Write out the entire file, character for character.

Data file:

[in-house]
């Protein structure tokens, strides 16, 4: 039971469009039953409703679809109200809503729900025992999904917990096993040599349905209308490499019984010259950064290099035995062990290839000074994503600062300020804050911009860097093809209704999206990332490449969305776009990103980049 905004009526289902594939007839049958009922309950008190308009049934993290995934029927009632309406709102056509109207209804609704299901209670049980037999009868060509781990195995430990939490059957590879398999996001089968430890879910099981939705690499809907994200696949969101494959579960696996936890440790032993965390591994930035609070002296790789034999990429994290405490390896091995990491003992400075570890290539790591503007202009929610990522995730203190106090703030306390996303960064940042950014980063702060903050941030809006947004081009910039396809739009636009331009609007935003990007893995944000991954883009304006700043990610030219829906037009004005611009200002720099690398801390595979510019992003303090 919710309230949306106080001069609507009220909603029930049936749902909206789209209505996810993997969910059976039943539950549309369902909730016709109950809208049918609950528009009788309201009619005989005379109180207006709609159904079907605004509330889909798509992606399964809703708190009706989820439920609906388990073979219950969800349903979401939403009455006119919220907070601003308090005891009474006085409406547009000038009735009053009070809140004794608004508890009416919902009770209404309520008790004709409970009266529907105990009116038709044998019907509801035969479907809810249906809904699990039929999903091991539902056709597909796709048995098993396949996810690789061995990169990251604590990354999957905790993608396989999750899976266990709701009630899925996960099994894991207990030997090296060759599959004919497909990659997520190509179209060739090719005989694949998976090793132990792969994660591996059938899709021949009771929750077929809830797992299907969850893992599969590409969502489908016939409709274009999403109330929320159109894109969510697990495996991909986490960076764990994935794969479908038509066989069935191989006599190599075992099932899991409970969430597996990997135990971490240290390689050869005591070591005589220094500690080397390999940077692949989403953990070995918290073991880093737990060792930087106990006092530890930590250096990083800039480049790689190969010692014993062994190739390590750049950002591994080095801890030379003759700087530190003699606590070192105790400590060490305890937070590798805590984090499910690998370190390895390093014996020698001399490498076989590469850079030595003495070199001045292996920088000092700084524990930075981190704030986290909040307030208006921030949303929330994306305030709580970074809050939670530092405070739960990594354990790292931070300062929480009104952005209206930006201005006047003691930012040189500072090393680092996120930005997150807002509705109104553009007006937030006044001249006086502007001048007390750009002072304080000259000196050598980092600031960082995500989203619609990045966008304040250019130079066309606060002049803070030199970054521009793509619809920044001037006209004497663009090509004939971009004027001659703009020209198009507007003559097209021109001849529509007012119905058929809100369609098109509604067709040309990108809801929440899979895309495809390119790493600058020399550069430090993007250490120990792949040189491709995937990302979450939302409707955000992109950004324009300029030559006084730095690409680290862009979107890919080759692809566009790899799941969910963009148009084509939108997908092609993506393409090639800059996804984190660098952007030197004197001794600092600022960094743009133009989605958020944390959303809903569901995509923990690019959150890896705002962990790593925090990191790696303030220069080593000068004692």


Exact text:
[in-house]
């Protein structure tokens, strides 16, 4: 039971469009039953409703679809109200809503729900025992999904917990096993040599349905209308490499019984010259950064290099035995062990290839000074994503600062300020804050911009860097093809209704999206990332490449969305776009990103980049 905004009526289902594939007839049958009922309950008190308009049934993290995934029927009632309406709102056509109207209804609704299901209670049980037999009868060509781990195995430990939490059957590879398999996001089968430890879910099981939705690499809907994200696949969101494959579960696996936890440790032993965390591994930035609070002296790789034999990429994290405490390896091995990491003992400075570890290539790591503007202009929610990522995730203190106090703030306390996303960064940042950014980063702060903050941030809006947004081009910039396809739009636009331009609007935003990007893995944000991954883009304006700043990610030219829906037009004005611009200002720099690398801390595979510019992003303090 919710309230949306106080001069609507009220909603029930049936749902909206789209209505996810993997969910059976039943539950549309369902909730016709109950809208049918609950528009009788309201009619005989005379109180207006709609159904079907605004509330889909798509992606399964809703708190009706989820439920609906388990073979219950969800349903979401939403009455006119919220907070601003308090005891009474006085409406547009000038009735009053009070809140004794608004508890009416919902009770209404309520008790004709409970009266529907105990009116038709044998019907509801035969479907809810249906809904699990039929999903091991539902056709597909796709048995098993396949996810690789061995990169990251604590990354999957905790993608396989999750899976266990709701009630899925996960099994894991207990030997090296060759599959004919497909990659997520190509179209060739090719005989694949998976090793132990792969994660591996059938899709021949009771929750077929809830797992299907969850893992599969590409969502489908016939409709274009999403109330929320159109894109969510697990495996991909986490960076764990994935794969479908038509066989069935191989006599190599075992099932899991409970969430597996990997135990971490240290390689050869005591070591005589220094500690080397390999940077692949989403953990070995918290073991880093737990060792930087106990006092530890930590250096990083800039480049790689190969010692014993062994190739390590750049950002591994080095801890030379003759700087530190003699606590070192105790400590060490305890937070590798805590984090499910690998370190390895390093014996020698001399490498076989590469850079030595003495070199001045292996920088000092700084524990930075981190704030986290909040307030208006921030949303929330994306305030709580970074809050939670530092405070739960990594354990790292931070300062929480009104952005209206930006201005006047003691930012040189500072090393680092996120930005997150807002509705109104553009007006937030006044001249006086502007001048007390750009002072304080000259000196050598980092600031960082995500989203619609990045966008304040250019130079066309606060002049803070030199970054521009793509619809920044001037006209004497663009090509004939971009004027001659703009020209198009507007003559097209021109001849529509007012119905058929809100369609098109509604067709040309990108809801929440899979895309495809390119790493600058020399550069430090993007250490120990792949040189491709995937990302979450939302409707955000992109950004324009300029030559006084730095690409680290862009979107890919080759692809566009790899799941969910963009148009084509939108997908092609993506393409090639800059996804984190660098952007030197004197001794600092600022960094743009133009989605958020944390959303809903569901995509923990690019959150890896705002962990790593925090990191790696303030220069080593000068004692």